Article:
Lindsey (left) and Angela Gauthier in an undated photo taken in Las Vegas. Lindsey died after an interaction with police in Chilliwack in April 2016. On Dec. 11, 2020 the BC Coroner Service announced a public inquest into Lindsey’s death. (File)

Lindsey (left) and Angela Gauthier in an undated photo taken in Las Vegas. Lindsey died after an interaction with police in Chilliwack in April 2016. On Dec. 11, 2020 the BC Coroner Service announced a public inquest into Lindsey’s death. (File)

Coroner’s inquest to examine death of Chilliwack’s Lindsey Harvey Gauthier

Fraser Valley Realtor died following an interaction with police on April 6, 2016

The BC Coroners Service has scheduled an inquest into the death of Chilliwack’s Lindsey Harvey Gauthier.

The inquest will be held at the Burnaby Coroners’ Court starting Feb. 1.

Inquests are mandatory for any death that occurs while a person was detained by or in the custody of a peace officer, as Gauthier was when he died April 6, 2016.

The 45-year-old was a well-known local Realtor who struggled with addiction.

Police were called to the Uptown Grill near Five Corners around 7:20 that morning after receiving reports of an angry and agitated man causing a disturbance. Two officers arrived at the restaurant, and found Gauthier outside. As they arrested him, he went into medical distress, and the officers started CPR.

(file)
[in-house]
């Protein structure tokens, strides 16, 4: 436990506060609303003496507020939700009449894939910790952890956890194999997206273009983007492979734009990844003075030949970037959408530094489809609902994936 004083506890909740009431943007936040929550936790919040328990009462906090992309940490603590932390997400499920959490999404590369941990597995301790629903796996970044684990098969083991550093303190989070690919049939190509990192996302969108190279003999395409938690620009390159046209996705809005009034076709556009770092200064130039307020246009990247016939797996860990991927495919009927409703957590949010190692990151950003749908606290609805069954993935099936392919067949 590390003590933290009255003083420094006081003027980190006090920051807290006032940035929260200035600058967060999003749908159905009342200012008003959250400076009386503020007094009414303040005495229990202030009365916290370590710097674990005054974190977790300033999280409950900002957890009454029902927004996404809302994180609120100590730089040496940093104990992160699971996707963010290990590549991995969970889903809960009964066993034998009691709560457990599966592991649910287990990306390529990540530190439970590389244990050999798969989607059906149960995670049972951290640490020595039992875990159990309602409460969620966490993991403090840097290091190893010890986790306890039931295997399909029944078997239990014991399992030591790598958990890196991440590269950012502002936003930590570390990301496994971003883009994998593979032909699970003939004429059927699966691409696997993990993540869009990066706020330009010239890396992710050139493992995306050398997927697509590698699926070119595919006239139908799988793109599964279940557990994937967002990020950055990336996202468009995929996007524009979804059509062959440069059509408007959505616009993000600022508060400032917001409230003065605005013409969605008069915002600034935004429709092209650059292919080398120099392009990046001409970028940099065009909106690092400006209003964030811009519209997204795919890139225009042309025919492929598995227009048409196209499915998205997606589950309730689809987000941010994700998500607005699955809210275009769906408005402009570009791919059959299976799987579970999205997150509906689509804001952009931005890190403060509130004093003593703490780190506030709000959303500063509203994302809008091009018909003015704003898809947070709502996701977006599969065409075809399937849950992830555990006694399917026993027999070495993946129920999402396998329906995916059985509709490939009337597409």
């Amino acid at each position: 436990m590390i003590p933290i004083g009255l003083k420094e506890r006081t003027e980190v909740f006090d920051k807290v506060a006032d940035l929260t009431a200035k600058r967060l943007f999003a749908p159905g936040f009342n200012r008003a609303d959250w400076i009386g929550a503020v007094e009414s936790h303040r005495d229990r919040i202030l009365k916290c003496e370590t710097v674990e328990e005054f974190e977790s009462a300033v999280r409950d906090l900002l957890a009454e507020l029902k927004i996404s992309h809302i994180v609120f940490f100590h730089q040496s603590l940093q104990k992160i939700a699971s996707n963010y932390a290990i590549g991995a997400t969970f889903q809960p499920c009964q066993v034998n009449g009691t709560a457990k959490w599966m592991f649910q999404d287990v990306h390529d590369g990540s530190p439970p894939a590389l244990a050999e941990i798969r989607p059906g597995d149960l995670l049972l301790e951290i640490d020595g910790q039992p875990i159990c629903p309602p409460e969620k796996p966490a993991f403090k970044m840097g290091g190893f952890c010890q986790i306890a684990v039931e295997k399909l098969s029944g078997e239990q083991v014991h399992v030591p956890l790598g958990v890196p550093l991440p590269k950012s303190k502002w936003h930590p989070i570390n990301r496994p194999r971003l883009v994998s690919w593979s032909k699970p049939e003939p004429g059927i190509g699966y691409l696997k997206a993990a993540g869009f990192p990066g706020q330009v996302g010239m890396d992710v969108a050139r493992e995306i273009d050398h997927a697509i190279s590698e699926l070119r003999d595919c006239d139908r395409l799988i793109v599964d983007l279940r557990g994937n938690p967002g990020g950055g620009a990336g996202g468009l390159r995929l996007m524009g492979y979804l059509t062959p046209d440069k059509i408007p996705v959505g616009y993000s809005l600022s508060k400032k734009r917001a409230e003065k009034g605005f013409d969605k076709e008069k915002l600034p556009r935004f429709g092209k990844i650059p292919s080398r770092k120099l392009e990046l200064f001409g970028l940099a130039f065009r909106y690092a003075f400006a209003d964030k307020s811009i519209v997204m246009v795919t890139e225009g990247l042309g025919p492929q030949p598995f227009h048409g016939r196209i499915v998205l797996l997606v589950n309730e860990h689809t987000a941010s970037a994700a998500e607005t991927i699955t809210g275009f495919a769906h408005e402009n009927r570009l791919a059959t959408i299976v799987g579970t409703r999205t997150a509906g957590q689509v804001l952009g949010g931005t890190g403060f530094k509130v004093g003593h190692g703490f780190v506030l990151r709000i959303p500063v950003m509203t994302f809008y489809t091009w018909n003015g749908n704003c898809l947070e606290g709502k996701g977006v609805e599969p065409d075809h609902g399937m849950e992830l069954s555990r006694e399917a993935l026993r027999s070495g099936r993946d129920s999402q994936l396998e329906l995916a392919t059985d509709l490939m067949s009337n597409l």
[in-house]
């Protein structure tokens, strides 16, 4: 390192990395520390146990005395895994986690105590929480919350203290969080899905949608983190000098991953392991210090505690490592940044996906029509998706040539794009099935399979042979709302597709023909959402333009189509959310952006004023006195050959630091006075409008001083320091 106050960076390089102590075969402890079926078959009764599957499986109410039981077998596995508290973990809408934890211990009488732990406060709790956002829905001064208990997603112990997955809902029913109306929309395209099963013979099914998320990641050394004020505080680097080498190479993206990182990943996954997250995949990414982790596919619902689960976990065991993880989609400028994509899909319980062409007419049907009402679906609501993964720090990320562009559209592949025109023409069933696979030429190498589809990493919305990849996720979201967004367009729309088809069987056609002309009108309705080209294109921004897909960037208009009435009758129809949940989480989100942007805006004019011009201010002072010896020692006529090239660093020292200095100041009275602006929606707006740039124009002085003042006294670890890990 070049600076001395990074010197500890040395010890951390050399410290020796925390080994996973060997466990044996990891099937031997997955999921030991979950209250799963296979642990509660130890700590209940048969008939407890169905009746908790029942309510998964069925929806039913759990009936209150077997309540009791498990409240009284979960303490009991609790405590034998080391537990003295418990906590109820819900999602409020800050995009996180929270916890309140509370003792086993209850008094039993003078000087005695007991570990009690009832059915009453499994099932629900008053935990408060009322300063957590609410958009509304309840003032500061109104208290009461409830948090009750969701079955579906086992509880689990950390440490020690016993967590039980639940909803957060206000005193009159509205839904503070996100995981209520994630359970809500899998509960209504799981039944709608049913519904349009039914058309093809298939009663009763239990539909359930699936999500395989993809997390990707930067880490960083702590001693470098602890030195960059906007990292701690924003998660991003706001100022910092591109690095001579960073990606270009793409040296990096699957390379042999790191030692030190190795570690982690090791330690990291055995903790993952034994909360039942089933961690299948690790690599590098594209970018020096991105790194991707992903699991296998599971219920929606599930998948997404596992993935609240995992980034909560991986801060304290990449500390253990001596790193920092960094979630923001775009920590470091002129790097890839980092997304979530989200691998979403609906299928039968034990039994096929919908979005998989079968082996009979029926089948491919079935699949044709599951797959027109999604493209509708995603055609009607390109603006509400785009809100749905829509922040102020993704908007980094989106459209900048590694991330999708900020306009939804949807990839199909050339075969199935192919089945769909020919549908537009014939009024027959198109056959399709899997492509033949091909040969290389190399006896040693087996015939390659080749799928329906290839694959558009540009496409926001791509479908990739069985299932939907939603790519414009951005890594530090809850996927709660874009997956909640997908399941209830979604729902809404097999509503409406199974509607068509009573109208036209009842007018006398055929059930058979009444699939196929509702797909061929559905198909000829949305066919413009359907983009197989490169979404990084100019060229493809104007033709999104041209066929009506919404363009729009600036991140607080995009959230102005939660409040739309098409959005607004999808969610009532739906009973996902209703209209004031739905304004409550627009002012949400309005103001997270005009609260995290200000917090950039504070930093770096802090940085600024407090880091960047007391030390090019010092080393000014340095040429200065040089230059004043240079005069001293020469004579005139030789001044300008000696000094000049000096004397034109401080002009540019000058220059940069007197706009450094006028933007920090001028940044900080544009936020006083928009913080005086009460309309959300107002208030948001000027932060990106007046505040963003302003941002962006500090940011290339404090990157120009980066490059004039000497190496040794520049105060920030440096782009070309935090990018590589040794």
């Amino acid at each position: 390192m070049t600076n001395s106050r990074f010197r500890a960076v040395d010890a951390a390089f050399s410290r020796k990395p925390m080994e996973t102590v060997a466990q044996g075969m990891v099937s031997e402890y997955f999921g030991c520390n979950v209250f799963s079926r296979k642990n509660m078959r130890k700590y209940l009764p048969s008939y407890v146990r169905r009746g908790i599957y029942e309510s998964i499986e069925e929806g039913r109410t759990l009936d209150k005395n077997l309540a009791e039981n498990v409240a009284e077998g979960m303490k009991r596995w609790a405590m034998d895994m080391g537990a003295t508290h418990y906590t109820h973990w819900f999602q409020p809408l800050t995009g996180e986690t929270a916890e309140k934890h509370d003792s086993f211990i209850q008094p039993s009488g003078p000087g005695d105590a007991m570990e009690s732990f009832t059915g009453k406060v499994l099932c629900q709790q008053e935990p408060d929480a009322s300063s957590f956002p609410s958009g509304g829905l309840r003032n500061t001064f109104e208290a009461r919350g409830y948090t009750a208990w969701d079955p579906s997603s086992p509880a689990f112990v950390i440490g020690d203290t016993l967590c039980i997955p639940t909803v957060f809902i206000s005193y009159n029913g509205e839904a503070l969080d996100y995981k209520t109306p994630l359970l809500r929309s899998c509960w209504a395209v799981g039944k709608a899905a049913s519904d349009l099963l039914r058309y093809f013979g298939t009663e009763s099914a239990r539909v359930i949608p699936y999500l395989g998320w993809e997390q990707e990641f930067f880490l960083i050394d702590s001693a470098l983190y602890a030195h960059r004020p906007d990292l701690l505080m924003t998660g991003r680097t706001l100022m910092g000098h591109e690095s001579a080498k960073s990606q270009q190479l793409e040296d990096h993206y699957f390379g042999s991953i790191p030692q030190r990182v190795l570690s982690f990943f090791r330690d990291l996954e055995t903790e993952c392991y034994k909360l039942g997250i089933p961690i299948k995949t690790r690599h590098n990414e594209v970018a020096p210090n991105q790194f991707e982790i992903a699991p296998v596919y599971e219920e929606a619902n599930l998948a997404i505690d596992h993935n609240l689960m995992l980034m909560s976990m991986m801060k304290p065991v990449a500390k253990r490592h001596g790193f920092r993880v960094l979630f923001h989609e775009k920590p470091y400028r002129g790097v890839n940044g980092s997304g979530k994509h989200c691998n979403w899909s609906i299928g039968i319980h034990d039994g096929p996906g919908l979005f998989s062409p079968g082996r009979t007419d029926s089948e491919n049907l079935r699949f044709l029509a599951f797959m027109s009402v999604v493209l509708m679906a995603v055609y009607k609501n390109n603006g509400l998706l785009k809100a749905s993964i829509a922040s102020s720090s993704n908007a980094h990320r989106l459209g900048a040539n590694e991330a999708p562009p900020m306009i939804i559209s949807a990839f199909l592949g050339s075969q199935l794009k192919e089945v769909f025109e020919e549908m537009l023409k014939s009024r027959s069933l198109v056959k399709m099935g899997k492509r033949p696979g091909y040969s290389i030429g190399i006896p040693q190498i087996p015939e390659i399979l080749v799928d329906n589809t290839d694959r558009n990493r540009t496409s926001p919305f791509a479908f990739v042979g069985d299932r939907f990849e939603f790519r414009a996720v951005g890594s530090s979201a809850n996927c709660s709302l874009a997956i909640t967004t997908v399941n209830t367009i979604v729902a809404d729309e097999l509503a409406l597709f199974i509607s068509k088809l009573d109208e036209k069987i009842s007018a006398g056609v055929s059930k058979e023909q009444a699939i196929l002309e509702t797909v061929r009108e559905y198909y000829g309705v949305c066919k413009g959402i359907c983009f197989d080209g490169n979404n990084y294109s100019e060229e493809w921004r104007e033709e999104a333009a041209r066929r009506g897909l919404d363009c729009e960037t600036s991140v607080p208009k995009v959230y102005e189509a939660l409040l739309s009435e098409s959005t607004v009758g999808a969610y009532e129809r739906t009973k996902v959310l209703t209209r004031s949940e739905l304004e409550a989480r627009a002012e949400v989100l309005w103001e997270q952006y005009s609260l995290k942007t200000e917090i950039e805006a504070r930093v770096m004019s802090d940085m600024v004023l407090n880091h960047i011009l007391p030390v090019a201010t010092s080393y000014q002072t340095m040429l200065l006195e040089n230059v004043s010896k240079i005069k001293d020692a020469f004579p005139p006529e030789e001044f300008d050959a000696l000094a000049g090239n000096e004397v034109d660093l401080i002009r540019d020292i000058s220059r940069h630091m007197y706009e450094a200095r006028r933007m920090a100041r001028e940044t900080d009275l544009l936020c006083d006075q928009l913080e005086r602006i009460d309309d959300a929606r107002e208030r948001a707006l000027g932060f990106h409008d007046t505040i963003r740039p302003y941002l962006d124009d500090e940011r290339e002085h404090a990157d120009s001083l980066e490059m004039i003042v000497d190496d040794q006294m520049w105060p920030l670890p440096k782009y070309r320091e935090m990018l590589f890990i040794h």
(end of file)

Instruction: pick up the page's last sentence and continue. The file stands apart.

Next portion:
Paramedics arrived and took Gauthier to Chilliwack General Hospital where he was later pronounced dead.

READ MORE: IIOBC investigates in-custody death in Chilliwack

Investigators from the Independent Investigations Office of B.C. collected evidence at the scene and interviewed the officers and civilian witnesses.

The inquest will now see that evidence presented to Tiara Stiglich, presiding coroner, along with a jury. They will have the opportunity to make recommendations aimed at preventing deaths under similar circumstances. They will not be making any finding of legal responsibility or expressing any conclusion of law.

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Any recommendations that come from the inquest will help bring peace of mind to Gauthier’s wife, Angie Gauthier, who wanted her husband to be remembered for his “loving heart and generous soul.”

“His addiction was the saddest thing we as a family had experienced, knowing how intelligent and kind he was, this was not how he wanted to be,” she said following his death. “It is a real disease that many families deal with and it did not exclude us.”

During COVID-19, inquests are being live-streamed at www2.gov.bc.ca/gov/content/life-events/death/coroners-service/inquest-schedule-jury-findings-verdicts/inquestlivestream


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